Aranmula kannadi, meaning the Aranmula mirror) is a handmade metal-alloy mirror, made in Aranmula, a small town in Pathanamthitta, Kerala, India. Unlike the normal "silvered" glass mirrors, it is a metal-alloy mirror or first surface mirror or front surface reflection mirror, which eliminates secondary reflections and aberrations typical of back surface mirrors. The exact metals used in the alloy are maintained as a Vishwakarma family secret. Metallurgists suggest that the alloy is a mix of copper and tin [Srinivasan 2008]. It is polished for several days to achieve the mirror's reflective surface. They are considered to be one of the eight auspicious items or "ashtamangalyam" that play a role in the entry of the bride at a wedding venue [3,4]. These unique metal mirrors are the result of Kerala's rich cultural and metallurgical traditions. They have great historical and cultural value and are thought to bring good luck. They are produced by one extended family in Aranmula. The origins of the Aranmula kannadi are linked to the Aranmula Parthasarathy Temple. According to legend, centuries ago the royal chief brought eight families of experts in temple arts and crafts from Tirunelveli district to Aranmula to work on the mirrors in the Parthasarathy temple.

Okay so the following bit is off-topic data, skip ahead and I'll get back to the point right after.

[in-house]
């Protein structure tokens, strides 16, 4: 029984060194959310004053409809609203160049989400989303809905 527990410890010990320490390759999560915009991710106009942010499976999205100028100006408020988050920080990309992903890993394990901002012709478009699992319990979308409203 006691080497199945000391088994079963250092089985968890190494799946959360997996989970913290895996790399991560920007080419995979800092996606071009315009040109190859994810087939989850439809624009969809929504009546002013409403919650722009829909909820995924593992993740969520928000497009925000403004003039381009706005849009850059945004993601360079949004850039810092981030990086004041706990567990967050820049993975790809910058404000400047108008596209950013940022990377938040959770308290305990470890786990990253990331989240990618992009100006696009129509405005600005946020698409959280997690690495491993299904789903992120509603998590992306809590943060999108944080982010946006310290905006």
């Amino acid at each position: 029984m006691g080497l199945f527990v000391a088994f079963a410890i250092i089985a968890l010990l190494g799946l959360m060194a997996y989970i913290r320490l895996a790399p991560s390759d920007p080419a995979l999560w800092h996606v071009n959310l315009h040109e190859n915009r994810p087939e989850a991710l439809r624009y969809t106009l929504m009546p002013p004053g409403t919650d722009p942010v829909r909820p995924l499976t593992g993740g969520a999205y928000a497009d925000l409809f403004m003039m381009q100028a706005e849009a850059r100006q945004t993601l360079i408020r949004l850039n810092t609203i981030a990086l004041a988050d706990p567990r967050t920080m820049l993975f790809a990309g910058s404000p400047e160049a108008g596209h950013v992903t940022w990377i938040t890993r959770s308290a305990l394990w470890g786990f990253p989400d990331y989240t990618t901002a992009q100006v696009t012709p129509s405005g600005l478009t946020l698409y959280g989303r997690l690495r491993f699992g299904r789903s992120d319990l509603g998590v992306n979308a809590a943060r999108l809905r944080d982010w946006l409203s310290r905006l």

- "Aranmula mirrors". The Hindu. Kollam, India. 13 July 2012.
- "State Wise Registration Details of G.I Applications 2004-05". India. Archived from the original on 26 August 2013. Retrieved 13 June 2013.
Srinivasan, Sharada and Glover, Ian. 1995. Wrought and quenched and cast high-tin bronzes from Kerala state, southern India. Part II. Scientific investigations, Journal of the Historical Metallurgy Society, 29(2): 69-81.
4. Srinivasan, Sharada. 2008. Mirrors: Metal mirrors from India. In Selin H. (ed.): Encyclopedia of the History of Science, Technology and Medicine in Non-Western Cultures, Vol. 2, Berlin, Springer Verlag: 1699-1704. http://www.perspectivecreations.com/hsg/publications/encyclopedia_of_the_history_of_science_technology_and_medicine_in_non_western_cultures.pdf
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